The cost of political patronage


Your editorial, “A Failed Institution,” describes some of the political patronage contracting practices of the Government of the Northwest Territories.

The Construction Association has challenged the GNWT over negotiated and sole sourced contracts for five years without positive results. Our position is that public funds for public works should be awarded by public tender.

The virtue of the public tender process is that it protects against the political manipulation of awards; it identifies the true market value or cost of a project; and it insures that bona fide contractors end up doing the work

In the editorial, you noted that “Premier Don Morin has finally agreed to publish information about these kinds of contracts. According to a study of this data, undertaken by Treeline Planning Services over 45 per cent of GNWT contracts are either negotiated or sole sourced.

Since negotiated or sole sourced awards are usually 10 per cent to 25 per cent higher than similar projects that are tendered by competition, the annual additional cost to the taxpayer runs into millions of dollars.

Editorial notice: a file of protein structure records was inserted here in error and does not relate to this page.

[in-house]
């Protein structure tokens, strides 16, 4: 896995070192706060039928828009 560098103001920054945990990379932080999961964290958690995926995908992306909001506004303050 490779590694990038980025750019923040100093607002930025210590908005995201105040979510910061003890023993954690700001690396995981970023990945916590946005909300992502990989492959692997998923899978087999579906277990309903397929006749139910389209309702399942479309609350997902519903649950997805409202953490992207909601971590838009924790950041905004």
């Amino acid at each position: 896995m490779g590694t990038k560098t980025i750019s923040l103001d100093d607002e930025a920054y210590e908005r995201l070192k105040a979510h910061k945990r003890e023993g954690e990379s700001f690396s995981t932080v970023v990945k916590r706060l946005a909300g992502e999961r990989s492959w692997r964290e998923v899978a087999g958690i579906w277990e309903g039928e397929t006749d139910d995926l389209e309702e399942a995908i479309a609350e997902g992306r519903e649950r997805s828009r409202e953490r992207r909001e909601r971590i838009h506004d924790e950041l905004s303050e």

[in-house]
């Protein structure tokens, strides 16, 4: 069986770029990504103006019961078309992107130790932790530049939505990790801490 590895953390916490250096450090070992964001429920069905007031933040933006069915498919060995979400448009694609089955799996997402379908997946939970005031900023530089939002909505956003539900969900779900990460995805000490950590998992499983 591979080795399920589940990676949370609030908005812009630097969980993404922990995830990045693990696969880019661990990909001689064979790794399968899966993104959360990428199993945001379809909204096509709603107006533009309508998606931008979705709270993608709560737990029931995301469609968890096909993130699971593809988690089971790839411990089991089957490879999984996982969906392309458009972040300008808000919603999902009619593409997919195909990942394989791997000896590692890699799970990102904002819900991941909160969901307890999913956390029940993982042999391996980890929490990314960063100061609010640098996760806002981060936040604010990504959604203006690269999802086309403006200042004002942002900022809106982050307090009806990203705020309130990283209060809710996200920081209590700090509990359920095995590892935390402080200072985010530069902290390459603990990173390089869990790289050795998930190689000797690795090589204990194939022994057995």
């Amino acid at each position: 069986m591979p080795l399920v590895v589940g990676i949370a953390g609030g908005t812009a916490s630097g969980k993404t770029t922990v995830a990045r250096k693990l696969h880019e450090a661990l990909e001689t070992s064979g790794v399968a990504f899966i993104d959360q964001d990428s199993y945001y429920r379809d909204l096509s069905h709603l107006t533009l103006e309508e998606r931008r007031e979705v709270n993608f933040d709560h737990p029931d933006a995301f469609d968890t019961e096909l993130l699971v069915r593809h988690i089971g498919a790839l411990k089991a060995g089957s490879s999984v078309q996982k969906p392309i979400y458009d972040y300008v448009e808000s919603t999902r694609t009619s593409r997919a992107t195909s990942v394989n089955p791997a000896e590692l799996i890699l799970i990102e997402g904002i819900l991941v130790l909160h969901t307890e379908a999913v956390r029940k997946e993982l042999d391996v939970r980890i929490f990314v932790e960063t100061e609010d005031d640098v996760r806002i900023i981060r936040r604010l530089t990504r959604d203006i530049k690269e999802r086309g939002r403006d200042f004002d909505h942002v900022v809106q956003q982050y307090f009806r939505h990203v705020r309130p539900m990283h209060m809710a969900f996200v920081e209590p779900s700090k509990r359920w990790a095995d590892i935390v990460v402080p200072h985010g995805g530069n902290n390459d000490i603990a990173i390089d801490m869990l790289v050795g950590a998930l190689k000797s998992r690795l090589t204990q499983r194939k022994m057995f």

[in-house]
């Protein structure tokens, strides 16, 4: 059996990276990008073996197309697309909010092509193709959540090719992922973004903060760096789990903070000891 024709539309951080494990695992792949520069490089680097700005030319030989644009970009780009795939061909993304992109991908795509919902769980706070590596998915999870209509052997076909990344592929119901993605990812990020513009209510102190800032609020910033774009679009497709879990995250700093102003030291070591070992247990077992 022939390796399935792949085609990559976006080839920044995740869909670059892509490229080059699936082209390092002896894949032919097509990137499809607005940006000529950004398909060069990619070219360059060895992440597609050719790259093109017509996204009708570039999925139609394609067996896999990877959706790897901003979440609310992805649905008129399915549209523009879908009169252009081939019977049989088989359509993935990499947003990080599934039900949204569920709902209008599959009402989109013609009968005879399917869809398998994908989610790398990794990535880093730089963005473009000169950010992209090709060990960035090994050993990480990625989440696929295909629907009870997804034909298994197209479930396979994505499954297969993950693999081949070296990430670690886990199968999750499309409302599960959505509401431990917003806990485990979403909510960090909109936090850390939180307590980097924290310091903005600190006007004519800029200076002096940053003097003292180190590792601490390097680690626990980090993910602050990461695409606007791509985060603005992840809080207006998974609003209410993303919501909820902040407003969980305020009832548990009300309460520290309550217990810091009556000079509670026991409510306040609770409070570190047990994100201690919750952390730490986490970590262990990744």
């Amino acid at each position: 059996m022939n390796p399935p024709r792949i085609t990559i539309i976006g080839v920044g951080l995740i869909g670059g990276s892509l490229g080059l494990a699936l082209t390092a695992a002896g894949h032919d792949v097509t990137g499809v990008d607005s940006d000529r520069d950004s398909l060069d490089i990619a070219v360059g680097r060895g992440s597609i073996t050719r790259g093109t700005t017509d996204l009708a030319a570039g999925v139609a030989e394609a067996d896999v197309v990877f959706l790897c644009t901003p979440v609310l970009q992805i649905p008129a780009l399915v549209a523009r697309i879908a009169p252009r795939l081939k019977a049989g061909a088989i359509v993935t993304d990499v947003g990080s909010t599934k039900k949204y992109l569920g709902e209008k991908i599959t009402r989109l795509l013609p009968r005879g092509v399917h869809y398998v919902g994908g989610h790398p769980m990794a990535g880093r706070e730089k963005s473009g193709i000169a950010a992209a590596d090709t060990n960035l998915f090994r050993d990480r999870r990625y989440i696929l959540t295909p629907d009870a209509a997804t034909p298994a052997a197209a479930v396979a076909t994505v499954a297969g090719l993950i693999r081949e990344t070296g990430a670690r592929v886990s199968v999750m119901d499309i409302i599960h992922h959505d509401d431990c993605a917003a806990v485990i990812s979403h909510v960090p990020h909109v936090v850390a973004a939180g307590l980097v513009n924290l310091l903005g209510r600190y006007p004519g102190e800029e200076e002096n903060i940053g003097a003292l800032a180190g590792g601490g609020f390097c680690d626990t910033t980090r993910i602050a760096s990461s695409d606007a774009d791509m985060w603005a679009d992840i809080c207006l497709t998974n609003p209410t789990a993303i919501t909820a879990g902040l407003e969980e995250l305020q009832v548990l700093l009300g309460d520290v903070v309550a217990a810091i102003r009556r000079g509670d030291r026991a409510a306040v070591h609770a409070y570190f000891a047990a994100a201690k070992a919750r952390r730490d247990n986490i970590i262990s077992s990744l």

Nevertheless, the policy of the current government is to continue sole sourcing and negotiating work. Why is this?

As the amount of public works dramatically declines through budget cuts, competition for a short supply of work increases.

Pressure is then placed on politicians to protect and reward allies and supporters with contracts. Driven primarily by patronage considerations, projects are promoted that are inadequately priced, often suffer from cost overruns, and are, ultimately, bailed out by the government at additional expense.

What can be done to remedy this situation If the government of the NWT awarded construction works and service contracts through public tender, rather than relying on negotiated and sole sourcing method,, there would be an overall cost saving to government of approximately $25 million in the budget between now and division.

These savings could be apportioned to other public works and projects, such as schools and housing, which are needed everywhere

Consequently, with a full commitment to public tendering, additional work and job opportunities would be created throughout the North. Something to consider!

Richard Bushey
Executive Director
NWT Construction Association

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